While we’re at it, why not continue with yet another Paul John. In the previous two reviews we first had an Amrut finished in cask that previously held peated Whisky and the second Whisky, a Cadenhead Paul John, consists for 40% of Peated Whisky. This time around, we’ll be looking into a single cask of Paul John, a totally unpeated one. Personally I believe Paul John in its peated variant is often at its best. However, like I claimed in the review of the Cadenhead Paul John, there are very good unpeated expressions as well, so lets see if #1444 is one of them.
Color: Light copper gold.
Nose: Very nice entry, with Paul John’s trademark horseradish. A good Springbank has cocos, and a good Paul John has horseradish. Dusty horseradish in this case, like dried out horseradish cream (from a jar). Prickly and spicy, with trace amounts of smoke and floral soap. Appetizing. Cola flavoured wood, and a zesty oak flavour. Appealing in this zesty soda kind of way. Maybe they should carbonate this particular expression of Paul John? The wood now turns a bit vegetal, somewhat virgin, although it is highly unlikely this came from a virgin oak cask. Cold tea. Complex. This has pencil shavings which is also quite normal for a Paul John, but much less than other unpeated expressions, which is a good thing in my book, since that aroma can often dominate the Whisky, masking the complexity it might have and thus resulting in a lower score. So it seems this is a better balanced unpeated single cask than the ones reviewed earlier. The nose benefits hugely from sipping, showing yet more layers. Wow. Sometimes I smell some creamy fruits from an Alsatian Gewürztraminer (not the lychee by the way). How is that for complexity.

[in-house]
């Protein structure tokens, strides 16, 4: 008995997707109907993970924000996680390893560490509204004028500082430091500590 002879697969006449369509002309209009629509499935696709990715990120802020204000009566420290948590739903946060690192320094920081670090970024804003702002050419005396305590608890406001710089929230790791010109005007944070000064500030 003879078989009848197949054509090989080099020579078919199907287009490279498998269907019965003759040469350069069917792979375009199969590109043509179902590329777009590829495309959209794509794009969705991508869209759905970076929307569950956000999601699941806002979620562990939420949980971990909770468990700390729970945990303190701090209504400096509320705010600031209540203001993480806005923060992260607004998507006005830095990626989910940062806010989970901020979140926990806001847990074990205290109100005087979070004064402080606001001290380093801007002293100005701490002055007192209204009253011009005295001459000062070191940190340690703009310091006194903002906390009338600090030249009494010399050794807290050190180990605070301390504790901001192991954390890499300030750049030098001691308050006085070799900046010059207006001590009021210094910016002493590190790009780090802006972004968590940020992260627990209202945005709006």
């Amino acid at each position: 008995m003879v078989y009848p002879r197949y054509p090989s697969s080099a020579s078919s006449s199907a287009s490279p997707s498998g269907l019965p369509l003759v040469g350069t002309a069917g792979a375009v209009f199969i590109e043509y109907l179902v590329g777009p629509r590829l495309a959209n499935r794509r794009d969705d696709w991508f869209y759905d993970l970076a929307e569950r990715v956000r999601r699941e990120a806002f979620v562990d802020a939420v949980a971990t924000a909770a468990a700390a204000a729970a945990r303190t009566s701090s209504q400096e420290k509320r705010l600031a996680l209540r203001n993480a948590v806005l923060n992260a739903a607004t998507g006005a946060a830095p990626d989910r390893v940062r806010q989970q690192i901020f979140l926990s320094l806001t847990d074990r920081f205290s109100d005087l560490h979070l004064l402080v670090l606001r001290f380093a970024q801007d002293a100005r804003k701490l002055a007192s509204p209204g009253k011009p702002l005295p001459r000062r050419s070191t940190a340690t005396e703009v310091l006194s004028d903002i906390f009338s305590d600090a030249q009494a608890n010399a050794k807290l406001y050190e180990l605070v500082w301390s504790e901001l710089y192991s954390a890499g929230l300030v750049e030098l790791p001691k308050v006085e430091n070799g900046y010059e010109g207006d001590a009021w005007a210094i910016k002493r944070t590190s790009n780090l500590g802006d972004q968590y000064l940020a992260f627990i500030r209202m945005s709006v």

Taste: Wood, mocha, ashes and horseradish toffee. Prickly (white pepper?) and somewhat sweet. Again showing great balance. The next wave concentrates more around the sweet bit, now showing a ripe fruitiness. Yet also quite some wood without ever getting bitter. Hints of virgin oak again, but also some dusty old dried out leather books. Classy. A slight lemony acidity (lemon meringue) at the end of the body and well into the finish, which is nice, nutty and long. Walnuts without the bitter skin, the flesh of walnuts only, so to speak. Warming finish and thus this nutty and woody aftertaste with again quite some length.
I have to say this is a very nice dram, and may very well be the best of the unpeated Paul John’s I tried up ’till now. Just compare this one to the other unpeated official single casks: #1906 (87 points) and #1051 (84 points). Great balance and it all works together quite nicely. The aromas in the nose are nice, as well as on the palate, and both the nose and the taste fit together well. Nice finish and a good lengthy aftertaste. Very good example this one, definitely my favourite of the unpeated ones. Funny really, all these single casks look alike especially because a lot of information is lacking. What kind of cask it is, how many bottles, distillation year and so on. So they all look the same, they seem to come all from Bourbon barrels, but the difference between the different casks can still be really great.